We can trick ourselves into keeping the status quo, feeling unworthy, and blocking access to critical awareness necessary that allows for new creative solutions to emerge -- when we think in terms of who has "earned" or “deserved” what.
Welcome to the final video in our 3 part Embodied NVC Life Hack series. So far we've learnt about rewiring our brain from a flight, fright or freeze reaction to the choice of self-empathy, allowing us to centre and check-in with ourselves. In part two, Empathy Skills, we went beyond self-empathy to look at ways we can empathise with the other person. In this final instalment, we create a bridge from empathising to expressing.
Use this exercise to increase your likelihood of successful follow-through with your sustainability plan, by releasing fear energy and developing support structures that help you carry out your plan. Here you'll engage the goals that pertain to money, meaning and self care.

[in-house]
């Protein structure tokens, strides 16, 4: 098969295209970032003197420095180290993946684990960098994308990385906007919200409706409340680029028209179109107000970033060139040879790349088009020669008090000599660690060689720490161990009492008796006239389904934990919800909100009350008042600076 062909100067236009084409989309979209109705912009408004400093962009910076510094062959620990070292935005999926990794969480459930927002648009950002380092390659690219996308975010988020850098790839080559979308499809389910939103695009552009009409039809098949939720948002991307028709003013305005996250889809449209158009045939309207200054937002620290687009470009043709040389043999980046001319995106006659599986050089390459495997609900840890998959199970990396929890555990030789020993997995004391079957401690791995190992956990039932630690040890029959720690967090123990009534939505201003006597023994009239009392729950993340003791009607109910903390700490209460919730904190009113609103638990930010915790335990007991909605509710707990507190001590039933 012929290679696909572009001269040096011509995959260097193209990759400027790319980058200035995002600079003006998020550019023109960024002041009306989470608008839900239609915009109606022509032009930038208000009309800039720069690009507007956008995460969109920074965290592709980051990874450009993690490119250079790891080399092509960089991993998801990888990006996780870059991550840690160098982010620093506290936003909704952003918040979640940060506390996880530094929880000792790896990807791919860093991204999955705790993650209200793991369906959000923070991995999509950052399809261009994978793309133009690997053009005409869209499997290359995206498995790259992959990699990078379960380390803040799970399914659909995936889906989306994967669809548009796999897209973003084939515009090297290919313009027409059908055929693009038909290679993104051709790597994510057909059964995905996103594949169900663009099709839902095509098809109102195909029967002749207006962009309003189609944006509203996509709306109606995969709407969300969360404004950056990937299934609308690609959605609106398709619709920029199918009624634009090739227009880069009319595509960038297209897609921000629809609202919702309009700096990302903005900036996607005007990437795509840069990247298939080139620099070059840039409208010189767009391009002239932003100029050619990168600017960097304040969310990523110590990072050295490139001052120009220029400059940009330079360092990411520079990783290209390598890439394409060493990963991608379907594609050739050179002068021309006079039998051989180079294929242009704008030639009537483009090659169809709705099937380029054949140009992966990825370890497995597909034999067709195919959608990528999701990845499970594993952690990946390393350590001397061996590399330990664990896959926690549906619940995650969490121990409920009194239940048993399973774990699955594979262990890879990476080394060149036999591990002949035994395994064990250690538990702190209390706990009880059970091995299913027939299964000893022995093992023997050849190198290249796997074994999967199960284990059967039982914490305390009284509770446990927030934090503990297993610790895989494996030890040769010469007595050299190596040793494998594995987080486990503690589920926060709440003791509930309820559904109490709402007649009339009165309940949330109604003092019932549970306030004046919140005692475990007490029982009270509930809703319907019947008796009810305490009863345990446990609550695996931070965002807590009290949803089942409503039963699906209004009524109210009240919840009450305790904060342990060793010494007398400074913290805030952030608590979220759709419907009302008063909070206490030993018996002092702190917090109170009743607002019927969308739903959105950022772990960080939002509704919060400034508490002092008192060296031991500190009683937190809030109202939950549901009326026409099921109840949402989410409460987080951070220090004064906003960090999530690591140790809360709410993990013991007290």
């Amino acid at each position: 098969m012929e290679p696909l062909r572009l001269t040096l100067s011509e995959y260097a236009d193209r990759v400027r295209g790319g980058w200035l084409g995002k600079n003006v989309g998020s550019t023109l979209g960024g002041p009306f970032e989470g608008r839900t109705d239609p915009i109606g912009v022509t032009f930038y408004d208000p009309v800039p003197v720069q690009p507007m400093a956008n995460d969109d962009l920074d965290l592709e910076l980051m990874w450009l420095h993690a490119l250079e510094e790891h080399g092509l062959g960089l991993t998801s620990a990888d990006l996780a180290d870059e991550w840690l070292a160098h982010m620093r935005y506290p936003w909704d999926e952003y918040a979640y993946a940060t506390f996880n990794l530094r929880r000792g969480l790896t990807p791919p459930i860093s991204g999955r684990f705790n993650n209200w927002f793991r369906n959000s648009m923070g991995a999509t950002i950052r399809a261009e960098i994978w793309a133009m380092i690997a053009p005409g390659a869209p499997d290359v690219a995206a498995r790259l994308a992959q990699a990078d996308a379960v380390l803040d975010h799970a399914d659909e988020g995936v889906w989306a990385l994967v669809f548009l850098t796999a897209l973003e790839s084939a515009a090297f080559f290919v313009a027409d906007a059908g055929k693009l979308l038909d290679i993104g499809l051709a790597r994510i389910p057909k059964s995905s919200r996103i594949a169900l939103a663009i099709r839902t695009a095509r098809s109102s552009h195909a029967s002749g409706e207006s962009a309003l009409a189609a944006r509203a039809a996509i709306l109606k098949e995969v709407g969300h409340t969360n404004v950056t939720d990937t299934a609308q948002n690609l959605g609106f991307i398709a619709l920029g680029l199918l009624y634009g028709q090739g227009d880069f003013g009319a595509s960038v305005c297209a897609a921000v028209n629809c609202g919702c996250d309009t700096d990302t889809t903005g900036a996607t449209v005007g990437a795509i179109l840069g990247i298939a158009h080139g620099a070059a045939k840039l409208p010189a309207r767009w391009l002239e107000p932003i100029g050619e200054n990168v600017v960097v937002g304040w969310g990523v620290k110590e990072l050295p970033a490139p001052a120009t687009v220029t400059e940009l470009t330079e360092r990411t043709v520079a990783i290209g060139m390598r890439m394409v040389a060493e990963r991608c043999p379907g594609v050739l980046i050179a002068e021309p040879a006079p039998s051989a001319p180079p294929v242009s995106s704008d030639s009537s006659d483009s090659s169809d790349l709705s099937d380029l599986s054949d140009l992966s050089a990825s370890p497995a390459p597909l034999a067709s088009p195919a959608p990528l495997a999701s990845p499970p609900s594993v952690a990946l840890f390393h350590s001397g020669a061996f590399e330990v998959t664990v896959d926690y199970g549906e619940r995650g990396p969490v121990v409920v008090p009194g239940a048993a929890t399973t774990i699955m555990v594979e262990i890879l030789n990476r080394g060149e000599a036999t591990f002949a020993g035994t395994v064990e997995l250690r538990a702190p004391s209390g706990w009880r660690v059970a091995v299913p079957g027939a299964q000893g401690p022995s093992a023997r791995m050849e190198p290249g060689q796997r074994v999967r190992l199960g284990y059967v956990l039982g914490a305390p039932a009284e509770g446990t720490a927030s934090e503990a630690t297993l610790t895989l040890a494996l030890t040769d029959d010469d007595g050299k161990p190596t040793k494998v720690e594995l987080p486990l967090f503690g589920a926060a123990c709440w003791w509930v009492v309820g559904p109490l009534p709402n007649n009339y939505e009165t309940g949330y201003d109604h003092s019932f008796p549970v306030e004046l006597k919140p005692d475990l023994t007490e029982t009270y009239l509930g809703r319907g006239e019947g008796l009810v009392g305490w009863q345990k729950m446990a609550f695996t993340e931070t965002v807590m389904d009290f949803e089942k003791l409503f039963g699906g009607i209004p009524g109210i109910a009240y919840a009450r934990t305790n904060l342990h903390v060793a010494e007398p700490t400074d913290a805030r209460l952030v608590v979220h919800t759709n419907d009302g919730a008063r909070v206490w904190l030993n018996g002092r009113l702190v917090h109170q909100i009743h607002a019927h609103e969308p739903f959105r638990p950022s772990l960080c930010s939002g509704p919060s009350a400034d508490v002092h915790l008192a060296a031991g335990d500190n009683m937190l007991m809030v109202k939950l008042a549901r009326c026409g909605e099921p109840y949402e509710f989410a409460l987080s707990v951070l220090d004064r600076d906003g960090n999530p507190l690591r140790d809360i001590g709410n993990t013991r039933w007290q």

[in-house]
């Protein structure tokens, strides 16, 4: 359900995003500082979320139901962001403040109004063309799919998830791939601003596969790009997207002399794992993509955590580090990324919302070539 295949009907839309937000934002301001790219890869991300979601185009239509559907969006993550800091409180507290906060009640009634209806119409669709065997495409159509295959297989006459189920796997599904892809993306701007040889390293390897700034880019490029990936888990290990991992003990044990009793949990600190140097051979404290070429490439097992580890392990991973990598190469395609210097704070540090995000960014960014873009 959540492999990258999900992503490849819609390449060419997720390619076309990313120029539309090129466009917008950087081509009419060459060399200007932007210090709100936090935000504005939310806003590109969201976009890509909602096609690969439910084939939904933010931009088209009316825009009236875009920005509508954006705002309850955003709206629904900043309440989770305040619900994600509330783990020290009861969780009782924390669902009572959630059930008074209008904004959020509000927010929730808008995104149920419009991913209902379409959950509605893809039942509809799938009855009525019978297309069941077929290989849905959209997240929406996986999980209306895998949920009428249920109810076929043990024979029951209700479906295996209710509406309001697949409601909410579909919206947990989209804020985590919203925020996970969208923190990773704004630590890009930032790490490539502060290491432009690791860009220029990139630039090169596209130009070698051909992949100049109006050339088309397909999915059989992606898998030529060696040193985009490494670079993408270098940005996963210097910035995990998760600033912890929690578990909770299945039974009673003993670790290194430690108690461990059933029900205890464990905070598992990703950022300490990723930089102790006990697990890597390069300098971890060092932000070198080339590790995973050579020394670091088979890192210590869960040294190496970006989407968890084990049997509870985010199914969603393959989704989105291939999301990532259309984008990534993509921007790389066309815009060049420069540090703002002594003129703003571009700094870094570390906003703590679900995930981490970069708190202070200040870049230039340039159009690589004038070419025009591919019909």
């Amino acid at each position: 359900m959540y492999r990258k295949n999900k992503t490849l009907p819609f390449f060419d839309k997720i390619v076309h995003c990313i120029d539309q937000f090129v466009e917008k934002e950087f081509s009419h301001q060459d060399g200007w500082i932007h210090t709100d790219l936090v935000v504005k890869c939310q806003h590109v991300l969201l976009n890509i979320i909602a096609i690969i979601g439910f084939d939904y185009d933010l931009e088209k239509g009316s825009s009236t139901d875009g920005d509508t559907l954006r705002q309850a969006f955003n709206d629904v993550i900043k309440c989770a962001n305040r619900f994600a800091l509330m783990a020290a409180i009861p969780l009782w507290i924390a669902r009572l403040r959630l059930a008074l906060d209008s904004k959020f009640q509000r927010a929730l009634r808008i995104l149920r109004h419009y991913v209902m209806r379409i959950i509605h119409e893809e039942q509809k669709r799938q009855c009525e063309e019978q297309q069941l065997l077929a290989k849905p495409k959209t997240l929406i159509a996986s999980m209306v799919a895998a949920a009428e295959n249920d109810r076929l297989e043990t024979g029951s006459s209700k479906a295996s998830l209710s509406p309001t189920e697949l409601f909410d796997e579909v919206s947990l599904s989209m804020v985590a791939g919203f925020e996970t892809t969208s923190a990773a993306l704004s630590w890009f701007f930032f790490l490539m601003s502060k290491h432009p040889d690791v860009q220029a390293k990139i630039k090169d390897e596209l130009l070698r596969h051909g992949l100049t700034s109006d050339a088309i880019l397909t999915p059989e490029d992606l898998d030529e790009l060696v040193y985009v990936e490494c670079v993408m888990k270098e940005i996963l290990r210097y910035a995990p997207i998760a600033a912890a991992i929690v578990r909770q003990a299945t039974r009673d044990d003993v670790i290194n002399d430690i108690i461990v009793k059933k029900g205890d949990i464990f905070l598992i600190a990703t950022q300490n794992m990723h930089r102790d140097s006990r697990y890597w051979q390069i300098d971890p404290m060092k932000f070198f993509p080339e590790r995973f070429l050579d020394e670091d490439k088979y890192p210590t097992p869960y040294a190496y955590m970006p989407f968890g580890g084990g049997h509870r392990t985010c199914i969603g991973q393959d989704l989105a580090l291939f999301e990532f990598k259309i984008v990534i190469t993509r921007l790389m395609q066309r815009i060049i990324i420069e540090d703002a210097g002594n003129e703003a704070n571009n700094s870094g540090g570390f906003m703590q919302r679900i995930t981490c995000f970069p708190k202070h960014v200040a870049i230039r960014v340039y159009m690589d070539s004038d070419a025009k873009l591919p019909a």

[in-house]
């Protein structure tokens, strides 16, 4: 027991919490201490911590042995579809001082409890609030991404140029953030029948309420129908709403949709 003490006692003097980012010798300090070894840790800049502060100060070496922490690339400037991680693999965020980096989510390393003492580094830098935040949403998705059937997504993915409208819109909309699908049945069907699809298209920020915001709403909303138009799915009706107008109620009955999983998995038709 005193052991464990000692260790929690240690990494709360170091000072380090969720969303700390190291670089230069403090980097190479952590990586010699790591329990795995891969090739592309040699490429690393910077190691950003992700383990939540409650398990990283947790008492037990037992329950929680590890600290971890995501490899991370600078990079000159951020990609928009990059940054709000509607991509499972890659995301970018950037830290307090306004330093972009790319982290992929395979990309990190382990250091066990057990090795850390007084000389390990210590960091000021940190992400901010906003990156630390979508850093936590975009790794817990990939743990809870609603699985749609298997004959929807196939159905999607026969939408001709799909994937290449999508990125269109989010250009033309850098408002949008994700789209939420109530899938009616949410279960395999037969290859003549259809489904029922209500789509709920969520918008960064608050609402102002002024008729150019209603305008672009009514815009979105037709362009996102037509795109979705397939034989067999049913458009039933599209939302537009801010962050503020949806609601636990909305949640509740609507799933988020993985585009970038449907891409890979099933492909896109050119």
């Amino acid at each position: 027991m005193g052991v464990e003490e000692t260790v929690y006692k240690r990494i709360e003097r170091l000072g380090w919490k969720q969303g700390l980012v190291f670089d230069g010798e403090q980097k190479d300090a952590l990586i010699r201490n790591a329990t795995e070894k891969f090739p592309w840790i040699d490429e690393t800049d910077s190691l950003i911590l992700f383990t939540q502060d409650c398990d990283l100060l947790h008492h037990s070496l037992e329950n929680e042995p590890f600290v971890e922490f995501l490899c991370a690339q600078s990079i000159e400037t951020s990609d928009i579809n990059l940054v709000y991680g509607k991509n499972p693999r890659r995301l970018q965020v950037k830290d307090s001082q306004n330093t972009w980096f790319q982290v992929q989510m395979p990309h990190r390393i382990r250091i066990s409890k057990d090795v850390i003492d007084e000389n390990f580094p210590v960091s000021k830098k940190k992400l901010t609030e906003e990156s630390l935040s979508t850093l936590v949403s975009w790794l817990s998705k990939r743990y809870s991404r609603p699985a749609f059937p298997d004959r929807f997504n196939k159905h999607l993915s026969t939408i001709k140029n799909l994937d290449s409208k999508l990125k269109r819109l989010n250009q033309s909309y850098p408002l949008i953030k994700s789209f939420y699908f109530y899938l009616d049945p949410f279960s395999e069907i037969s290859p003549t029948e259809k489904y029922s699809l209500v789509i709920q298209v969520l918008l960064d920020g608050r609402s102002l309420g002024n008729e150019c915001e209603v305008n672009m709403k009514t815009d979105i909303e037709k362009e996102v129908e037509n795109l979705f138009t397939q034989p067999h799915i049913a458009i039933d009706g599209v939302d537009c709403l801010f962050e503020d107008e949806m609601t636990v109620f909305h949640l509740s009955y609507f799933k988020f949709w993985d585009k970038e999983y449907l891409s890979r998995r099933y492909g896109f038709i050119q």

We can see throughout many examples in history that when we look for "who" is at fault, and thereby seek social change through shaming that person (or that group), it tends to lead to disastrous long term consequences. Even if it works in the short term. Instead, if we want to end cycles of violence we can seek to understand systemic causes and context of individuals' behaviour. And from there, look for solutions that stem from this understanding.
For many, spending time with relatives over the holidays may be challenging. In addition to the love and care we may feel, family gatherings can bring up old hurts or expose painful differences. How many family meals have been marred by tense silence or devolved into harsh argument?
Is it dangerous for large numbers of people to be absorbing disturbing news alone? Given the intensity of our times, making choices based on conscious awareness and discernment in relation to current events is essential for our ability to stay engaged, and to also wisely meet our collective challenges with agency and power. Here are five tips for how to help stay sane in relation to the news cycle.
When we ask something of a person and threaten negative repercussions if she doesn’t comply, we're making a demand. Demands limit the possible responses and reduce joyful participation. Instead, look to find mutually satisfying resolutions. And look for ways to change your demand into a request. Read on for more.